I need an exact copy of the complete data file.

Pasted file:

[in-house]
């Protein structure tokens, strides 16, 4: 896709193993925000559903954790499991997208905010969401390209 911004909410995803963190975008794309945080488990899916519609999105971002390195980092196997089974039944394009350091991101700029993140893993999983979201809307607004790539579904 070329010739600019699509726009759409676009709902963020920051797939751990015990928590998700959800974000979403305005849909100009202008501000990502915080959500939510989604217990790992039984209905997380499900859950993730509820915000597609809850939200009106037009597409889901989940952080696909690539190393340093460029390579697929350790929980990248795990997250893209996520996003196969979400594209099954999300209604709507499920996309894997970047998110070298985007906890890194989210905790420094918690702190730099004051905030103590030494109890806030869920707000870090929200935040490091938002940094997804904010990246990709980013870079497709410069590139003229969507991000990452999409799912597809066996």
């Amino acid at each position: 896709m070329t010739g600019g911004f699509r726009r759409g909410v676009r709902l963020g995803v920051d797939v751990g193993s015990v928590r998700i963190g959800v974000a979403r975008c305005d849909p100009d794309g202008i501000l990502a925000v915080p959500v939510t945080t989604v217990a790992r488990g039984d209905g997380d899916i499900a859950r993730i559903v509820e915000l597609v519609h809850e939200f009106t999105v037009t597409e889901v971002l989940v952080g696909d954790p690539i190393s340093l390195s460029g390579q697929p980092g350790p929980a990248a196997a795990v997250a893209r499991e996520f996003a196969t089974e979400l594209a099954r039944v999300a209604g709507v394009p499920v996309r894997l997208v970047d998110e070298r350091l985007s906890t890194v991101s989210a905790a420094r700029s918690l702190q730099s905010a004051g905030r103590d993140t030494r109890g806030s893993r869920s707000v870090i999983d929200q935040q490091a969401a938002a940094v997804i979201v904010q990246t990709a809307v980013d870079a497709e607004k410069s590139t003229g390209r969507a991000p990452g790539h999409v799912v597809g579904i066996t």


[in-house]
């Protein structure tokens, strides 16, 4: 896709193993925000559903954790499991997208905010969401390209 911004909410995803963190975008794309945080488990899916519609999105971002390195980092196997089974039944394009350091991101700029993140893993999983979201809307607004790539579904 070329010739600019699509726009759409676009709902963020920051797939751990015990928590998700959800974000979403305005849909100009202008501000990502915080959500939510989604217990790992039984209905997380499900859950993730509820915000597609809850939200009106037009597409889901989940952080696909690539190393340093460029390579697929350790929980990248795990997250893209996520996003196969979400594209099954999300209604709507499920996309894997970047998110070298985007906890890194989210905790420094918690702190730099004051905030103590030494109890806030869920707000870090929200935040490091938002940094997804904010990246990709980013870079497709410069590139003229969507991000990452999409799912597809066996």
């Amino acid at each position: 896709m070329t010739g600019g911004f699509r726009r759409g909410v676009r709902l963020g995803v920051d797939v751990g193993s015990v928590r998700i963190g959800v974000a979403r975008c305005d849909p100009d794309g202008i501000l990502a925000v915080p959500v939510t945080t989604v217990a790992r488990g039984d209905g997380d899916i499900a859950r993730i559903v509820e915000l597609v519609h809850e939200f009106t999105v037009t597409e889901v971002l989940v952080g696909d954790p690539i190393s340093l390195s460029g390579q697929p980092g350790p929980a990248a196997a795990v997250a893209r499991e996520f996003a196969t089974e979400l594209a099954r039944v999300a209604g709507v394009p499920v996309r894997l997208v970047d998110e070298r350091l985007s906890t890194v991101s989210a905790a420094r700029s918690l702190q730099s905010a004051g905030r103590d993140t030494r109890g806030s893993r869920s707000v870090i999983d929200q935040q490091a969401a938002a940094v997804i979201v904010q990246t990709a809307v980013d870079a497709e607004k410069s590139t003229g390209r969507a991000p990452g790539h999409v799912v597809g579904i066996t």